Which brings us to Houston, the opposite extreme. Houston’s expansion knows no geographic or political boundaries. When other cities incorporate, it just goes around. Suburbs like West U, Bellaire, and the Villages become enclaves. Strategic annexations of roadways and other tracts of land extend Houston’s reach even further. A cross-section of strategic Houston annexations from Prairie View to Lynchburg measures 65 miles across. A trip from Willowbrook to El Dorado is forty.

When your city is this large, it leads to some interesting paradoxes. Houston’s nominal population density of 3600 people per sq. mile is surpassed by many of the enclaves. West U, in particular, is north of 7000. But Houston is scattered with pockets of density above 10,000/sq. mi, and portions of Gulfton and Gulfgate check in north of 20k. Houston’s 3600 is also almost exactly 30% higher than Phoenix, which pursues the exact same transportation and annexation policies but with Euclidean zoning.

Really rough back-of-the-metaphorical-envelope calculations tell me that if you drew a line at Beltway 8, you’d come out with a population density in the 6000s. (Note: see followup post.) Which is really incredible. That’s higher than Portland or San Jose, and almost to Minneapolis and Seattle, both of which have more constrained geographic boundaries. And this density is achieved in a relatively young, Sunbelt city, that grew up almost entirely around cars.

Not bad.

The reader may note that the title of this blog post said “prosperous,” while an earlier paragraph on Dallas mentioned “quality of life.” This because the two are indirectly related. Prosperity is inextricably linked to population; you need people to have an economy, you need people with skills to have clusters, the more people you have the more skills there’ll be and the more clusters you’ll get. Likewise, life is typically more enjoyable if there’s more stuff. What the stuff is doesn’t matter – it might be restaurants, museums, churches, or death metal. People do stuff and the more people you put in reach of yourself the more stuff there is and the more likely it is you’ll find stuff you like.

Now there’s two ways to gain access to people and stuff. The first is you can put people closer together. The second is you can build faster transportation so it’s easier to get to them. The Chicago “L” is a slow loris, but at 11000 people per square mile citywide, it’ll still take you to a lot of places. The intersection of North and Halsted affords a view of a set of three successive 10mph corners on the Ravenswood and Evanston Ls. But as you can see there’s also a whole of stuff built there. On the other side, Phoenix is not particularly dense, but you can always hop on this thing and go wherever. Of course the best option is to combine density with high-speed transportation infrastructure which gets you the spur through Midtown or perhaps Roppongi.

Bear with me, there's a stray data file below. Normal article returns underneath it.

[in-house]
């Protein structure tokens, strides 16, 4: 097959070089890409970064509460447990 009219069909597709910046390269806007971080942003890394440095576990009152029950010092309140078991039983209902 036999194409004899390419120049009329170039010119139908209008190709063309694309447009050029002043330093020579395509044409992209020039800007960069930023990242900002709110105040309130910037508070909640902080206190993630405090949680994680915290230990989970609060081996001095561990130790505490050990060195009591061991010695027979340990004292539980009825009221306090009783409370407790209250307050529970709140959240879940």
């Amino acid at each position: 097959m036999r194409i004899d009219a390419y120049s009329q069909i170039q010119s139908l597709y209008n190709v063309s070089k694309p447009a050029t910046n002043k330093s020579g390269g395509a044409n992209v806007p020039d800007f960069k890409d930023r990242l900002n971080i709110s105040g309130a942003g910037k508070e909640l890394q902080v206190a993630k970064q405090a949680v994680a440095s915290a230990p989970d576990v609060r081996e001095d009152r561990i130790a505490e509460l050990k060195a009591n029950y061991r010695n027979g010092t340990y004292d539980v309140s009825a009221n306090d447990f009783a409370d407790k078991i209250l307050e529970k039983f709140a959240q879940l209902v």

Both of these things, land use and transportation, are more easily accomplished in a larger governmental jurisdiction. The primary opposition to land use is NIMBY – “I don’t want to look up at the Ashby high-rise while I’m mowing my lawn.” The primary opposition to transportation infrastructure is, again, NIMBY – “I don’t want to live next to this freeway.” The latter is somewhat more understandable, since freeways generate noise and pollution externalities that residential towers don’t. But in both cases you’re pitting NIMBY concerns against regional concerns. The larger a city you have, the more diluted the NIMBY voices are within the overall governmental framework.

About the only way to screw this up is to devolve decision-making authority to sub-units. DC and NYC do this with zoning decisions, which is sort of exactly why DC and NYC have ludicrous zoning policy. By contrast, Houston’s super neighborhoods are strictly advisory bodies. If you had any doubts you can check out the official site which uses the words “stakeholder,” “plan,” and “priority” twice each in the span of three paragraphs. Anytime you see those words, you know that no actual, real decisions are being made. And that’s the right way to do it.

This post originally appeared in Keep Houston Houston on November 1, 2012.

Sunday, February 24th, 2013

Replay: The Privatization-Industrial Complex

“I think this is just the latest way for people to make money off state and local governments. This is the new way the investment banks, their lawyers, and consultants squeeze the taxpayers….They’re going around making these deals, and it’s very lucrative. It’s like a circus coming to town.” – Clint Krislov